Here is the video we watched in class today about Keith Haring. Isn't it amazing how quickly he draws his figures? Have you updated your iPhone and found those new Haring stickers? We are spending just a few more days on our projects but you get never get enough Haring.
How many of us have been caught doodling in class? In my case, in a meeting. We often quickly rush to coverup or tuck away our drawing. It seems as if we just can't help it. We find our pens and pencils swirling around the paper, filling in all the "o's" or connecting shapes and letters together creating a collection of marks. Well, you might be surprised to find out it is good thing and those doodles may help you to remember more. Check out the video below that aired today on CBS Sunday Morning.
This lesson is perhaps my most favorite AP Art Projects....Blind Contour Portraits. There is just some thing so striking about a black line on a white piece of paper drawn without looking. With no need to erase, students will draw one another without looking, paying attention to the small details and characteristics of their model. AP students will be working on these this week.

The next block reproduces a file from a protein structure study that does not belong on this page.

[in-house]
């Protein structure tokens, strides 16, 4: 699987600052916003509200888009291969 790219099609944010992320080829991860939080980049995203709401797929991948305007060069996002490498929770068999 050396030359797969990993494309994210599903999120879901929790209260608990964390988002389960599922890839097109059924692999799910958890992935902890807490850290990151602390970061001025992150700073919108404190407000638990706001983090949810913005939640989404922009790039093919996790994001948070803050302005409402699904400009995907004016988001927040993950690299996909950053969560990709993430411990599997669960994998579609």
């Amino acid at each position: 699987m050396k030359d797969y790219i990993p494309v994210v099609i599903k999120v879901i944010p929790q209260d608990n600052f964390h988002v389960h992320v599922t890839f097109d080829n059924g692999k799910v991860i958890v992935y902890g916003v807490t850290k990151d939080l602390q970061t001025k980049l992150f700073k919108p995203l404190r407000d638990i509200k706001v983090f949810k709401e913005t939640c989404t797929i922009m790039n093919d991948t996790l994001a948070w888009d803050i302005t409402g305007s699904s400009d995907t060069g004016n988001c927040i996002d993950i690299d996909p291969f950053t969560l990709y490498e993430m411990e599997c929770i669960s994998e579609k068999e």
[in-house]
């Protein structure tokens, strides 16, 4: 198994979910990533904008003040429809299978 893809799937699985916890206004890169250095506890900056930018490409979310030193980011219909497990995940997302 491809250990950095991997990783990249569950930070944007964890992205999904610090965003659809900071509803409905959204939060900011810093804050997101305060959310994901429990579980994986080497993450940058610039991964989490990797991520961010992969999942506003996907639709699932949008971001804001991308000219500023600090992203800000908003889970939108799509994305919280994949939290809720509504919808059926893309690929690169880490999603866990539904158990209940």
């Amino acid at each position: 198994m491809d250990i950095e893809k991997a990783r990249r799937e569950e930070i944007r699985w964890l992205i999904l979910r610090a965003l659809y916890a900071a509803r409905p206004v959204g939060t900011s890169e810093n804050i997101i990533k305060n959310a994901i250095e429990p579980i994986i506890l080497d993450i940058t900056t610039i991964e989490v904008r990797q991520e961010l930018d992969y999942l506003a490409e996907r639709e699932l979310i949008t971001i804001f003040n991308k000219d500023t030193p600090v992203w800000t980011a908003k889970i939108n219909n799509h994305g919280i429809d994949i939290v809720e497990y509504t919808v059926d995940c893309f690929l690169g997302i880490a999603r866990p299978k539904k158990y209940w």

Hello Trompe L'oeil! Side walk street art is a great example of modern day Trompe L'oeil painting. Sometimes it is painted and other times it is completed in chalk. The success of the Trompe L'oeil is dependent on perspective and angle, just like the Renaissance paintings we looked at in class today.
This is really one of my favorite videos! It is a short documentary about the artists who created hand painted, wall sized advertisements. They use the same griding technique we are using in class to enlarge images. It is really so inspiring. The company who creates these paintings are one of the few companies still doing it by hand.
This video shows the process of Tall Paintings by Holton Rower. Sit back, watch and enjoy gravity.....Direction, Cinematography and Editing by Dave Kaufman a mix of some shots of a painting in progress with time lapse photography.
"The arts celebrate multiple perspectives. One of their large lessons is that there are many ways to see and interpret the world."
Mrs. Dorothy Amme
Visual Arts Teacher
Piscataway High School